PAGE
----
Over the last three years I have had hundreds of conversations with people about life in Iran. I have long believed Iran’s to be a deeply repressed society in which freedom is curtailed in the name of religion and by an assortment of ‘holy men.’ I was initially bemused when talking to people about this, good people with solid left wing principles, and having my criticisms dismissed as those of a ‘cultural imperialist,’ ‘a neo-con,’ ‘an islamaphobe,’ to name a few terms thrown my way. As time went on and I realised that these weren’t, sadly, the views of the odd person here and there on the left, but those of the left’s mainstream, I moved from bemused to shocked, to saddened and then to angry.
Looking at a society where it is codified into law that a women is worth half a man, where the morality police prowl the streets arresting men and women for such ‘unIslamic’ behaviour as holding hands, where stoning is still an allowed punishment for adultery, where children can be hanged, where being gay is a crime, I found the stance of my so called comrades on the left to be unforgivable. I also found it ridiculous. I honestly could not believe that anyone could look at this society and say that people had chosen to live like this – but it became clear that is exactly what they believed. And worse than that, despite the desperate cries for freedom we are seeing now, some of them still do.
I think Nora's absolutely right to use the word 'repressed' to describe Iranian society, and to highlight its oppression of women and obsession with sexual behaviour. Since writing this post on Saturday, I've been unable to get the picture of Neda, shot to death by the religious militia, out of my head, nor to forget the claim of an eyewitness that her murder, as she stood watching a demonstration, was cold, calculating and deliberate. Putting it together with the clips I posted here and here of security forces and government supporters beating up unarmed female demonstrators, not to mention Iran's notorious record of legalised violence towards women, and you can't help wondering about the pathological roots of this institutionalised hatred of women.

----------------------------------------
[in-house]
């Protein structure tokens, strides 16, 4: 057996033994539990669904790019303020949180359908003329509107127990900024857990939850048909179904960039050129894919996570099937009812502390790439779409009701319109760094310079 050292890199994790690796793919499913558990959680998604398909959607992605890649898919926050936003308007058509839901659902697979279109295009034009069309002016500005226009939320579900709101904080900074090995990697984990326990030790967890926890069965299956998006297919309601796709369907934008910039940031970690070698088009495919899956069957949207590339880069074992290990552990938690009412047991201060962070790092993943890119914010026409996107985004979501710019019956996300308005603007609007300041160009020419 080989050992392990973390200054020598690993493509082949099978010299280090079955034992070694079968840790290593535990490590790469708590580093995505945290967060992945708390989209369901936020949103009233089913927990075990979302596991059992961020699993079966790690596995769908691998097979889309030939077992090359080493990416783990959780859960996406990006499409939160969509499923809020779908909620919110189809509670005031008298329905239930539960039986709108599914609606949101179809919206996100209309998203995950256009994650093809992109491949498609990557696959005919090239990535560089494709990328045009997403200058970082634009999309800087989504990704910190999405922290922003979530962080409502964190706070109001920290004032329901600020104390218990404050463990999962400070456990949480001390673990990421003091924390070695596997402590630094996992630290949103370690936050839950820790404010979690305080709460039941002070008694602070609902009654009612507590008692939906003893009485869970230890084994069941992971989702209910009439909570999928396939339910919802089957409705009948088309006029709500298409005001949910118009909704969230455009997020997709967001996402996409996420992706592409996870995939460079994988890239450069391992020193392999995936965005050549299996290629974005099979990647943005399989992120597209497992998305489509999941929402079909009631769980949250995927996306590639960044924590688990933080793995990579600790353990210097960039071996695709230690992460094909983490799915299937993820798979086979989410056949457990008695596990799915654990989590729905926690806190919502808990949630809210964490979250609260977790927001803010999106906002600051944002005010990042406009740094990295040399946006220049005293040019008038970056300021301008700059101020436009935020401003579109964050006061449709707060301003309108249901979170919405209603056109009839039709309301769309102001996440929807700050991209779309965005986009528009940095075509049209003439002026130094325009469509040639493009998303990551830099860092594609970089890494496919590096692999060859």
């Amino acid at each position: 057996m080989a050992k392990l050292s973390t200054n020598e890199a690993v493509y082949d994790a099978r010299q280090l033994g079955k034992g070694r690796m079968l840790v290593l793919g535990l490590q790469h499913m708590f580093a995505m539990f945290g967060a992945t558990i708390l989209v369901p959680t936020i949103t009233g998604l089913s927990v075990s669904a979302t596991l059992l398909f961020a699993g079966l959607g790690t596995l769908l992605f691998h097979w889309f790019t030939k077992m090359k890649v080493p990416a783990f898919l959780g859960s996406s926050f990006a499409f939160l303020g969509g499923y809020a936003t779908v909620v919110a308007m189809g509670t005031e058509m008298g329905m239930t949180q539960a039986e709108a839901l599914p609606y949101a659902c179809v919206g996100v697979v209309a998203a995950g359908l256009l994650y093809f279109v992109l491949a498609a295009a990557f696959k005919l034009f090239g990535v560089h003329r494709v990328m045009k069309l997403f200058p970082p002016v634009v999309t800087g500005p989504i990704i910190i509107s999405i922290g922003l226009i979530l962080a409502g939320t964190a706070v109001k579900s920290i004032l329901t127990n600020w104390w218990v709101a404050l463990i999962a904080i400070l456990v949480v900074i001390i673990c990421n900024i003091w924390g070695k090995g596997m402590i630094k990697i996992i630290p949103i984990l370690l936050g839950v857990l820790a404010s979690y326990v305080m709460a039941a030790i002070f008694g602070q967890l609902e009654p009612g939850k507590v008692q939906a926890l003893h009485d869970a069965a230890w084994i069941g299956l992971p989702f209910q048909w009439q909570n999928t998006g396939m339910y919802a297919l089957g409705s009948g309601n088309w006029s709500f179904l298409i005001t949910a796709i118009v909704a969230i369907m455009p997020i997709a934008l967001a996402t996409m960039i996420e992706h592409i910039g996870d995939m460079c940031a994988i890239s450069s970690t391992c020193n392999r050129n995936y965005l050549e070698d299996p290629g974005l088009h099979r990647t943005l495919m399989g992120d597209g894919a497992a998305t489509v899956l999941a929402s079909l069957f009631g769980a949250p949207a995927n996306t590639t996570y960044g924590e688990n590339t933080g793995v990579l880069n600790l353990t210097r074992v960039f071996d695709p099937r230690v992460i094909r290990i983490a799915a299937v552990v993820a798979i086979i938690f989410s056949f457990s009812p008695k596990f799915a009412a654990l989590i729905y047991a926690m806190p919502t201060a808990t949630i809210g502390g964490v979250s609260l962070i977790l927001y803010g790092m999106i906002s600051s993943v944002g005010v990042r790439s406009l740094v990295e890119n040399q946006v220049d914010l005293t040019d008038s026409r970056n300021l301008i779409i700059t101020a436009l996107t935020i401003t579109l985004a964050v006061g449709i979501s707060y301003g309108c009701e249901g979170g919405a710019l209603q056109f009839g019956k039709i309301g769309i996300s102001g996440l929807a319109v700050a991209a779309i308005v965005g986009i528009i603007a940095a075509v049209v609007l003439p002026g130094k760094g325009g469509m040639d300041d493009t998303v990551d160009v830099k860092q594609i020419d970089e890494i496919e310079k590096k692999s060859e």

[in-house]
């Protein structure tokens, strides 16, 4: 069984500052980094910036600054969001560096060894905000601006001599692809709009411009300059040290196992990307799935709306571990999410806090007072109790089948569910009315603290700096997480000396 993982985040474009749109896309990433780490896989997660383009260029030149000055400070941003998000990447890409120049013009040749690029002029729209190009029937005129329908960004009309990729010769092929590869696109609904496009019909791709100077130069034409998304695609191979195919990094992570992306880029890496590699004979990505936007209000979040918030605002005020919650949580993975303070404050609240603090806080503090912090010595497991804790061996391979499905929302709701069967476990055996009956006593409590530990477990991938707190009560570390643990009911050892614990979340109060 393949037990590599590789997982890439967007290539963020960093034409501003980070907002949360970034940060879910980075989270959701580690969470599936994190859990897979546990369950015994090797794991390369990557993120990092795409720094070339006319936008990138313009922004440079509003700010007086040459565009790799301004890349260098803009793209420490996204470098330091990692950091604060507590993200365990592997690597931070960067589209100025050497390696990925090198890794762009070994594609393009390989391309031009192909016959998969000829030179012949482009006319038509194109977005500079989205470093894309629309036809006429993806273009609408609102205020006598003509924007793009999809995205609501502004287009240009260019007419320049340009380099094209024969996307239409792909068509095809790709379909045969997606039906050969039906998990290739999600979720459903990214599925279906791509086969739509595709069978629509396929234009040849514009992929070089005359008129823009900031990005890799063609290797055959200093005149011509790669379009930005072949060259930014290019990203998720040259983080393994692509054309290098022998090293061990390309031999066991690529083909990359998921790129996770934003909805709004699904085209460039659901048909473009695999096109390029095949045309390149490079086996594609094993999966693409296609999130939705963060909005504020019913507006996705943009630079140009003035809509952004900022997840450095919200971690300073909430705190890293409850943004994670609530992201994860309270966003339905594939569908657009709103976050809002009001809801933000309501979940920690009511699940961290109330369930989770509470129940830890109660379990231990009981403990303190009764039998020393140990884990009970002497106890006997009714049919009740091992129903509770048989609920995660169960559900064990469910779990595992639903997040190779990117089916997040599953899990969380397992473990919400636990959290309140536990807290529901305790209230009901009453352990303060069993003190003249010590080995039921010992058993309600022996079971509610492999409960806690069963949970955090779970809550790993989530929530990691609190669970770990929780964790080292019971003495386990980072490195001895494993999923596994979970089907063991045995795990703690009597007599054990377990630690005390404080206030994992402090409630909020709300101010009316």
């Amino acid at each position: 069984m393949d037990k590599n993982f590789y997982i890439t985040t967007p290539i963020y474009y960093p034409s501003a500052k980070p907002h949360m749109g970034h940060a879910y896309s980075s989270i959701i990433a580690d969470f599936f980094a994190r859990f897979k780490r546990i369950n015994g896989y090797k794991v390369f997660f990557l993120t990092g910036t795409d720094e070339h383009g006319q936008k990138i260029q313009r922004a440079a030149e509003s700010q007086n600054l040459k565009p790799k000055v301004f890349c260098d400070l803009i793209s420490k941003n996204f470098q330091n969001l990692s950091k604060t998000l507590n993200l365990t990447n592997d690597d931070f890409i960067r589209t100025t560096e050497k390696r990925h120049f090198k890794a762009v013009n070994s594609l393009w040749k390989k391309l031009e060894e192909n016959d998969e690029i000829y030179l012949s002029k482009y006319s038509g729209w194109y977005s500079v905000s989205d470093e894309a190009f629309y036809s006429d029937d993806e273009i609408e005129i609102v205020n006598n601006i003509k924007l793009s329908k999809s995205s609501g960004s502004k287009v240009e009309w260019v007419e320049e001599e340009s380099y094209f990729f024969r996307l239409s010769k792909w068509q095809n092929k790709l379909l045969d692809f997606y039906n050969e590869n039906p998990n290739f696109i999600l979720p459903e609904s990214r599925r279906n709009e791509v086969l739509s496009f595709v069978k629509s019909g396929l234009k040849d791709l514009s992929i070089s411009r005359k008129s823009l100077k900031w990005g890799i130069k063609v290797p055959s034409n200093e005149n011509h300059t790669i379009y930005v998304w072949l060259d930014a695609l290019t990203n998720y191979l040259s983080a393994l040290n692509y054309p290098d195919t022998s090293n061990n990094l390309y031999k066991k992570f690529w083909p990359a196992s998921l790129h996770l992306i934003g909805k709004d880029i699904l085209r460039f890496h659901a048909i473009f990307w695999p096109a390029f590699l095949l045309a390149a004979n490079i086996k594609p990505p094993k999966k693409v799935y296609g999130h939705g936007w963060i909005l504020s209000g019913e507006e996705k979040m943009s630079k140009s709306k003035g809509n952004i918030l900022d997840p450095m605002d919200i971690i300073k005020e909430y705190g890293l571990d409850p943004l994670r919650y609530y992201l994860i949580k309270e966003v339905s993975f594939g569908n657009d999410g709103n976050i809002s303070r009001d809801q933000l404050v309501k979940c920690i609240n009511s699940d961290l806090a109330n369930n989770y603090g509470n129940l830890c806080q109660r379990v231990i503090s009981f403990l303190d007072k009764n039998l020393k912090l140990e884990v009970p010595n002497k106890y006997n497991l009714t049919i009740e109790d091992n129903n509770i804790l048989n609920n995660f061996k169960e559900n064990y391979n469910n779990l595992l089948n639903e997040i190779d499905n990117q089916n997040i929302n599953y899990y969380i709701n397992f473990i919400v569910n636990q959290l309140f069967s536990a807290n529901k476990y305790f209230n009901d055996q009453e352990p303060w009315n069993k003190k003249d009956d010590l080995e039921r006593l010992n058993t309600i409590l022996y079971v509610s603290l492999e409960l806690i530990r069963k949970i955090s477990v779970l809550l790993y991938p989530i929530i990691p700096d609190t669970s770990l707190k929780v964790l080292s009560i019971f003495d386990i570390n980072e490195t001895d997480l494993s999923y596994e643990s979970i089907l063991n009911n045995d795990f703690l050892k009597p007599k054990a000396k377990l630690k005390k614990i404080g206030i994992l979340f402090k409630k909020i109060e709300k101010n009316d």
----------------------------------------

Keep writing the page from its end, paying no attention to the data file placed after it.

Could it be that 'repressed', in a specific, clinical sense, is exactly the word to describe the 'holy men' who rule Iran? And does their vicious misogyny stem from the puritanical repression of sexuality that is part and parcel of their twisted religious outlook? Christopher Hitchens has a great quote from a young Iranian:
I went to the last major Ahmadinejad rally and got the whiff of what I imagine fascism to have been all about. Lots of splotchy boys who can't get a date are given guns and told they're special.
As Hitchens comments: 'It's hard to better this [...] as an evocation of the rancid sexual repression that lies at the nasty core of the "Islamic republic"'.
Theocracy, sexual repression and violence towards women often seem to go hand in hand. Think of Cromwell's Puritans and their vicious campaign of 'witch' burning, or Franco's fondness for summarily hanging female Republican prisoners. This may sound like another puff for Ophelia's new book, but can anyone name me a political system, in which religious institutions have a major role, that does not oppress women? And can anyone doubt that there's a close link between theocratic sexism and the sexual repression that infects fundamentalist religiosity?
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